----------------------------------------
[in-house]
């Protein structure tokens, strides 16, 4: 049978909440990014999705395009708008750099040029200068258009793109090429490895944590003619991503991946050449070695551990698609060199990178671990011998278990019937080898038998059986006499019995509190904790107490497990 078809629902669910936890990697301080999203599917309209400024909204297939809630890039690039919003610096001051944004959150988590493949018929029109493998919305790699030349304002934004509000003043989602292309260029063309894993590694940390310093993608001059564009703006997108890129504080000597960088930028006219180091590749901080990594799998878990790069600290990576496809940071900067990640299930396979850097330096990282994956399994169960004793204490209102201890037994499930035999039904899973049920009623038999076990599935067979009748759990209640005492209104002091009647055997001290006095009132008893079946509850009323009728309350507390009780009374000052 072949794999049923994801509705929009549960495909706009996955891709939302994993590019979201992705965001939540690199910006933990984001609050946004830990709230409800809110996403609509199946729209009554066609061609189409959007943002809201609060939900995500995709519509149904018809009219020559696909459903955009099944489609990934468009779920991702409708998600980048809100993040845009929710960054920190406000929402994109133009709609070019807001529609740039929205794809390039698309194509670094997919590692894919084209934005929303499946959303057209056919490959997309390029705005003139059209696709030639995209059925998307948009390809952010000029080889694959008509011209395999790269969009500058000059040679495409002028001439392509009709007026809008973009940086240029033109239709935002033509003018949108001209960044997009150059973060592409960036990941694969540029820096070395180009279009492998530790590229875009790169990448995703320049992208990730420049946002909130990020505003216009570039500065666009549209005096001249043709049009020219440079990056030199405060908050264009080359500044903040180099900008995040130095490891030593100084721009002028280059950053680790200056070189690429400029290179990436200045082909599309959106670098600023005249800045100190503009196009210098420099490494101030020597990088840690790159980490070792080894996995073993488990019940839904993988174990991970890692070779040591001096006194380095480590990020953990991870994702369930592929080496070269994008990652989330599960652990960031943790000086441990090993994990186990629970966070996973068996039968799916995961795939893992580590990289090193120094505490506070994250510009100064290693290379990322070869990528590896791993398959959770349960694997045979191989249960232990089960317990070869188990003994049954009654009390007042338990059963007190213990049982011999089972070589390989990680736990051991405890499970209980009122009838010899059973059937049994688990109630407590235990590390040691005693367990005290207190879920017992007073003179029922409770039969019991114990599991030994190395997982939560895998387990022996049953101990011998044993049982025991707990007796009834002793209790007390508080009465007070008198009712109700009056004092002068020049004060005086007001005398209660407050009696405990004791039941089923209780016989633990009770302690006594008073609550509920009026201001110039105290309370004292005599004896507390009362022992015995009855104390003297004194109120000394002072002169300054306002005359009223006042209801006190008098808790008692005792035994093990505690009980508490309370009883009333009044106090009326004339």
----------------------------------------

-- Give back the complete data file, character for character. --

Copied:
[in-house]
């Protein structure tokens, strides 16, 4: 049978909440990014999705395009708008750099040029200068258009793109090429490895944590003619991503991946050449070695551990698609060199990178671990011998278990019937080898038998059986006499019995509190904790107490497990 078809629902669910936890990697301080999203599917309209400024909204297939809630890039690039919003610096001051944004959150988590493949018929029109493998919305790699030349304002934004509000003043989602292309260029063309894993590694940390310093993608001059564009703006997108890129504080000597960088930028006219180091590749901080990594799998878990790069600290990576496809940071900067990640299930396979850097330096990282994956399994169960004793204490209102201890037994499930035999039904899973049920009623038999076990599935067979009748759990209640005492209104002091009647055997001290006095009132008893079946509850009323009728309350507390009780009374000052 072949794999049923994801509705929009549960495909706009996955891709939302994993590019979201992705965001939540690199910006933990984001609050946004830990709230409800809110996403609509199946729209009554066609061609189409959007943002809201609060939900995500995709519509149904018809009219020559696909459903955009099944489609990934468009779920991702409708998600980048809100993040845009929710960054920190406000929402994109133009709609070019807001529609740039929205794809390039698309194509670094997919590692894919084209934005929303499946959303057209056919490959997309390029705005003139059209696709030639995209059925998307948009390809952010000029080889694959008509011209395999790269969009500058000059040679495409002028001439392509009709007026809008973009940086240029033109239709935002033509003018949108001209960044997009150059973060592409960036990941694969540029820096070395180009279009492998530790590229875009790169990448995703320049992208990730420049946002909130990020505003216009570039500065666009549209005096001249043709049009020219440079990056030199405060908050264009080359500044903040180099900008995040130095490891030593100084721009002028280059950053680790200056070189690429400029290179990436200045082909599309959106670098600023005249800045100190503009196009210098420099490494101030020597990088840690790159980490070792080894996995073993488990019940839904993988174990991970890692070779040591001096006194380095480590990020953990991870994702369930592929080496070269994008990652989330599960652990960031943790000086441990090993994990186990629970966070996973068996039968799916995961795939893992580590990289090193120094505490506070994250510009100064290693290379990322070869990528590896791993398959959770349960694997045979191989249960232990089960317990070869188990003994049954009654009390007042338990059963007190213990049982011999089972070589390989990680736990051991405890499970209980009122009838010899059973059937049994688990109630407590235990590390040691005693367990005290207190879920017992007073003179029922409770039969019991114990599991030994190395997982939560895998387990022996049953101990011998044993049982025991707990007796009834002793209790007390508080009465007070008198009712109700009056004092002068020049004060005086007001005398209660407050009696405990004791039941089923209780016989633990009770302690006594008073609550509920009026201001110039105290309370004292005599004896507390009362022992015995009855104390003297004194109120000394002072002169300054306002005359009223006042209801006190008098808790008692005792035994093990505690009980508490309370009883009333009044106090009326004339």